[15] Rollo, pp. 111-116.

[16] Petition filed on November 28, 1997, Rollo, pp. 12-70.  On April 22, 1998, we gave due course to the petition (Rollo, pp. 268-A-268-B).

[17] Rollo, p. 584.

[18] Rollo, pp. 651-679.

[19] Serra v. Court of Appeals, 195 SCRA 482, 490 [1991]; Strait Times, Inc. v. Court of Appeals, 356 Phil. 217, 230 [1998].

[20] Reyes v. Court of Appeals, 356 Phil. 605, 624-625 [1998], citing Republic v. Court of Appeals, 171 SCRA 721 [1989].

[21] Memorandum for Petitioner, Rollo, pp. 417-483, at p. 437.

[22] Decision, Court of Appeals, promulgated on March 31, 1997, Rollo, pp. 87-88.

[23] Calalang v. Register of Deeds of Quezon City, 231 SCRA 88, 103 [1994], citing Quilisadio v. Court of Appeals, 182 SCRA 401 [1990]; De la Calzada-Cierras v. Court of Appeals, 212 SCRA 390 [1992].

[24] Periquet, Jr. v. Intermediate Appellate Court, 238 SCRA 697, 710 [1994], citing Centenera v. Palicio, 29 Phil. 470 [1915]; Tenio-Obsequio v. Court of Appeals, 230 SCRA 550, 558 [1994].

[25] Cosiquien v. Court of Appeals, 188 SCRA 619, 626 [1990], citing Benitez v. Intermediate Appellate Court, 154 SCRA 41 [1987]; Cuison v. Court of Appeals, 329 Phil. 456 [1996].

[26] People v. Geron, 346 Phil. 14, 29 [1997].

[27] Republic Act No. 26, Section 21.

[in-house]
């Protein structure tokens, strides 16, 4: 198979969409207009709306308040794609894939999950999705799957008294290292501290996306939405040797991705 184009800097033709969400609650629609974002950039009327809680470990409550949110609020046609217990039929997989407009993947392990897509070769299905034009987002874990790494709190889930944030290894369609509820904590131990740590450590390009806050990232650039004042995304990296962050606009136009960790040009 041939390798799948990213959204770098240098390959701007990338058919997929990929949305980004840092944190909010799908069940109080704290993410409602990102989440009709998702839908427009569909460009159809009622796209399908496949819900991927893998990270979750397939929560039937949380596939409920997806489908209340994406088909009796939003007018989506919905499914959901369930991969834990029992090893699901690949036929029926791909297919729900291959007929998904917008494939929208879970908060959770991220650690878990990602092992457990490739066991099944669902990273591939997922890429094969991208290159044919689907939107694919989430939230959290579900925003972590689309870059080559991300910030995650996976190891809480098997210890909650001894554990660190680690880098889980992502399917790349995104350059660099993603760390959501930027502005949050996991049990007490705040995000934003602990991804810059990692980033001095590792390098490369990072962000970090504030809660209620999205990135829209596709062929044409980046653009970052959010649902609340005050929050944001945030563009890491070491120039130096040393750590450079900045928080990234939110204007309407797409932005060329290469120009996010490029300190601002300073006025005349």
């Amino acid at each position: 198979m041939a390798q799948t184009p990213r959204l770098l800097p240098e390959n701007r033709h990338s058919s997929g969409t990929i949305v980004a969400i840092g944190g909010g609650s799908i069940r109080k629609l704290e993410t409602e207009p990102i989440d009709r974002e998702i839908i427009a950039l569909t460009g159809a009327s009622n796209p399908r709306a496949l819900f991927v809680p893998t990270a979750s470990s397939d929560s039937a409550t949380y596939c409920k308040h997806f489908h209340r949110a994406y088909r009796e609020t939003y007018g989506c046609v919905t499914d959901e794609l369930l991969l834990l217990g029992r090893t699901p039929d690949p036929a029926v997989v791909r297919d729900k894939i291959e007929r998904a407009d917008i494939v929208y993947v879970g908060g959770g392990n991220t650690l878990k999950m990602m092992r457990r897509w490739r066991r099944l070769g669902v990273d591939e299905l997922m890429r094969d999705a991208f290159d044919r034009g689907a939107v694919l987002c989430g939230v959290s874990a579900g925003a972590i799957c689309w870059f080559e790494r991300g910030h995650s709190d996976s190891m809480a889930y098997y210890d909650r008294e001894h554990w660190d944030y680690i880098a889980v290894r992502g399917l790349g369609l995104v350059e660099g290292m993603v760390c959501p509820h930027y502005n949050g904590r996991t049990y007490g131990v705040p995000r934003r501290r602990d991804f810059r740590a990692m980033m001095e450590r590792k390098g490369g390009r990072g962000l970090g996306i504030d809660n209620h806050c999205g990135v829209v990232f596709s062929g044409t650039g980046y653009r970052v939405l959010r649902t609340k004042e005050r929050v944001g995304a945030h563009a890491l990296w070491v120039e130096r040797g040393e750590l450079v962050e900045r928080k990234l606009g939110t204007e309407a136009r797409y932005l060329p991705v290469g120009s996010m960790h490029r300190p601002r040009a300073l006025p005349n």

[28] Solid State Multi-Products Corp. v. Court of Appeals, 274 Phil. 30 [1991].

[29] Solid State Multi-Products Corp. v. Court of Appeals, supra, Note 28, on p. 41.

[30] Heirs of Juan Oclarit v. Court of Appeals, 233 SCRA 239, 249 [1994]; Heirs of Placido Miranda, v. Court of Appeals, 325 Phil. 674, 683 [1996].

[31] Republic v. Court of Appeals, 328 Phil. 238, 248 [1996].

[32] CA Decision, Rollo, on p. 82.

[33] Act No. 1120, Section 11.

[34] 323 SCRA 430, 442 [2000].

[35] Solid State Multi-Products, Corp. v. Court of Appeals, supra, Note 28.

[36] Liao v. Court of Appeals, supra, Note 34.

[37] Sections 90 et seq., R.A. No. 8424, National Internal Revenue Code, formerly Section 83, et seq., P.D. No. 1158, National Internal Revenue Code of 1977, as amended.

[38] Strait Times, Inc. v. Court of Appeals, supra, Note 19.

[39] Bernardino Ramos v. Court of Appeals, 362 Phil. 205, 218 [1999]; Walstrom v. Mapa, 181 SCRA 431, 442 [1990]; Ramos v. Court of Appeals, 198 Phil. 263, 272 [1982]; Sta. Ana, Jr. v. Court of Appeals, 346 Phil. 621, 626 [1997].

[40] Heirs of de la Cruz v. Court of Appeals, 358 Phil. 652, 660 [1998].

[41] Ibid., at p. 661.

[42] Bernardino Ramos v. Court of Appeals, supra, Note 39; de los Reyes v. Court of Appeals, 348 Phil. 868 [1998]; Alarcon v. Bidin, 120 SCRA 390 [1983]; Caragay-Layno v. Court of Appeals, 133 SCRA 718 [1984]; Ferrer v. Court of Appeals, 219 SCRA 308 [1993]; Sta. Ana, Jr. v. Court of Appeals, supra, Note 39.

[43] Tenio-Obsequio vs. Court of Appeals, supra, Note 24, on p. 561.

[44] Victoriano v. Court of Appeals, 194 SCRA 24 [1991]; Claverias v. Quingco, 207 SCRA 66 [1992]; Gonzales v. Intermediate Appellate Court, 157 SCRA 587, 589 [1988]; Cabrera v. Court of Appeals, 335 Phil. 19[1997]; Españo, Sr. v. Court of Appeals, 335 Phil. 983 [1997]; Caltex (Philippines), Inc. v. Court of Appeals, 354 Phil. 283 [1998]; Ching v. Court of Appeals, 181 SCRA 9, 17 [1990]; Miguel v. Catalino, 26 SCRA 236 [1968]; Pabalete v. Echarri, 37 SCRA 518 [1971].